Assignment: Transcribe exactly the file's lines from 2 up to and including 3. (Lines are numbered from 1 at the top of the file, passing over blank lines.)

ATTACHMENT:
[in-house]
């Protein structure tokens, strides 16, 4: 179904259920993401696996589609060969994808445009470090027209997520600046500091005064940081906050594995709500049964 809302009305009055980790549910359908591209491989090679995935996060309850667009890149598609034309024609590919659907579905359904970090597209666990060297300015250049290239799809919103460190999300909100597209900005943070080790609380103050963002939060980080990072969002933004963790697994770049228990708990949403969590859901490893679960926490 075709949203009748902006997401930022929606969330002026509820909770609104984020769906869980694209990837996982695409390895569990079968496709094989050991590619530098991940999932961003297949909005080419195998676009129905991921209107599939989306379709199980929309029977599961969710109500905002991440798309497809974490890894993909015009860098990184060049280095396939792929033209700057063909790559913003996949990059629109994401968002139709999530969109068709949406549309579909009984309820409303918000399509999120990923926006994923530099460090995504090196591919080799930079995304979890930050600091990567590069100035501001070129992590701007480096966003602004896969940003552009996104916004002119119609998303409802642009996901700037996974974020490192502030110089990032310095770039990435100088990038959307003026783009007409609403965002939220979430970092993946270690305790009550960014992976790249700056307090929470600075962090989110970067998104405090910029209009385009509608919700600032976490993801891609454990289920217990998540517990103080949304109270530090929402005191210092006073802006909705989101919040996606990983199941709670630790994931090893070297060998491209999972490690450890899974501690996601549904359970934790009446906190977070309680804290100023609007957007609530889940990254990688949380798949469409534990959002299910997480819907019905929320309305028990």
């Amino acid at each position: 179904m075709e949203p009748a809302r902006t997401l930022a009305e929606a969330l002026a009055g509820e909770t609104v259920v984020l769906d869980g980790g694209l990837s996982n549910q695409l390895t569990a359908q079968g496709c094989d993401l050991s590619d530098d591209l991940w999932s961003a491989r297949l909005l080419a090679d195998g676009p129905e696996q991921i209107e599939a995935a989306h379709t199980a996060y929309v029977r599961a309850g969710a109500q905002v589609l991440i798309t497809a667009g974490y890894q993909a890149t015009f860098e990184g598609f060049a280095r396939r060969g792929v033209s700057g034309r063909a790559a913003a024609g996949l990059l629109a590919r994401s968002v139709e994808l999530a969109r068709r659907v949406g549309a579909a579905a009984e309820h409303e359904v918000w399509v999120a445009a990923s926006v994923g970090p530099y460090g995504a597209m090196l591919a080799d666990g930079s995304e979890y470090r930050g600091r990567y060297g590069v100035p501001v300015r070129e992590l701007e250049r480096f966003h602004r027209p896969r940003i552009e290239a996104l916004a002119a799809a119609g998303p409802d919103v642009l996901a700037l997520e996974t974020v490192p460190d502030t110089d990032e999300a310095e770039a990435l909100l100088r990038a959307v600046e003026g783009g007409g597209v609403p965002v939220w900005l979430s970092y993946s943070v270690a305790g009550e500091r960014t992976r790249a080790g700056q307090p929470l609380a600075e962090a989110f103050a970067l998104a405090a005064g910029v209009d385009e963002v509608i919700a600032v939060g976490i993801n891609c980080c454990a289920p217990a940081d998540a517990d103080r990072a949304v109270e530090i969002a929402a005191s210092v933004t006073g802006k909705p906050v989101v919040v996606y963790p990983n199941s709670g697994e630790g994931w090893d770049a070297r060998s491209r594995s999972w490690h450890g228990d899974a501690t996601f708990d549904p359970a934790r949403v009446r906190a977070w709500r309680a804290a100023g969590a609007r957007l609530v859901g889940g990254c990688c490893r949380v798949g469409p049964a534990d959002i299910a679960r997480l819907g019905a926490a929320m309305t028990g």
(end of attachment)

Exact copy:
């Protein structure tokens, strides 16, 4: 179904259920993401696996589609060969994808445009470090027209997520600046500091005064940081906050594995709500049964 809302009305009055980790549910359908591209491989090679995935996060309850667009890149598609034309024609590919659907579905359904970090597209666990060297300015250049290239799809919103460190999300909100597209900005943070080790609380103050963002939060980080990072969002933004963790697994770049228990708990949403969590859901490893679960926490 075709949203009748902006997401930022929606969330002026509820909770609104984020769906869980694209990837996982695409390895569990079968496709094989050991590619530098991940999932961003297949909005080419195998676009129905991921209107599939989306379709199980929309029977599961969710109500905002991440798309497809974490890894993909015009860098990184060049280095396939792929033209700057063909790559913003996949990059629109994401968002139709999530969109068709949406549309579909009984309820409303918000399509999120990923926006994923530099460090995504090196591919080799930079995304979890930050600091990567590069100035501001070129992590701007480096966003602004896969940003552009996104916004002119119609998303409802642009996901700037996974974020490192502030110089990032310095770039990435100088990038959307003026783009007409609403965002939220979430970092993946270690305790009550960014992976790249700056307090929470600075962090989110970067998104405090910029209009385009509608919700600032976490993801891609454990289920217990998540517990103080949304109270530090929402005191210092006073802006909705989101919040996606990983199941709670630790994931090893070297060998491209999972490690450890899974501690996601549904359970934790009446906190977070309680804290100023609007957007609530889940990254990688949380798949469409534990959002299910997480819907019905929320309305028990």
């Amino acid at each position: 179904m075709e949203p009748a809302r902006t997401l930022a009305e929606a969330l002026a009055g509820e909770t609104v259920v984020l769906d869980g980790g694209l990837s996982n549910q695409l390895t569990a359908q079968g496709c094989d993401l050991s590619d530098d591209l991940w999932s961003a491989r297949l909005l080419a090679d195998g676009p129905e696996q991921i209107e599939a995935a989306h379709t199980a996060y929309v029977r599961a309850g969710a109500q905002v589609l991440i798309t497809a667009g974490y890894q993909a890149t015009f860098e990184g598609f060049a280095r396939r060969g792929v033209s700057g034309r063909a790559a913003a024609g996949l990059l629109a590919r994401s968002v139709e994808l999530a969109r068709r659907v949406g549309a579909a579905a009984e309820h409303e359904v918000w399509v999120a445009a990923s926006v994923g970090p530099y460090g995504a597209m090196l591919a080799d666990g930079s995304e979890y470090r930050g600091r990567y060297g590069v100035p501001v300015r070129e992590l701007e250049r480096f966003h602004r027209p896969r940003i552009e290239a996104l916004a002119a799809a119609g998303p409802d919103v642009l996901a700037l997520e996974t974020v490192p460190d502030t110089d990032e999300a310095e770039a990435l909100l100088r990038a959307v600046e003026g783009g007409g597209v609403p965002v939220w900005l979430s970092y993946s943070v270690a305790g009550e500091r960014t992976r790249a080790g700056q307090p929470l609380a600075e962090a989110f103050a970067l998104a405090a005064g910029v209009d385009e963002v509608i919700a600032v939060g976490i993801n891609c980080c454990a289920p217990a940081d998540a517990d103080r990072a949304v109270e530090i969002a929402a005191s210092v933004t006073g802006k909705p906050v989101v919040v996606y963790p990983n199941s709670g697994e630790g994931w090893d770049a070297r060998s491209r594995s999972w490690h450890g228990d899974a501690t996601f708990d549904p359970a934790r949403v009446r906190a977070w709500r309680a804290a100023g969590a609007r957007l609530v859901g889940g990254c990688c490893r949380v798949g469409p049964a534990d959002i299910a679960r997480l819907g019905a926490a929320m309305t028990g």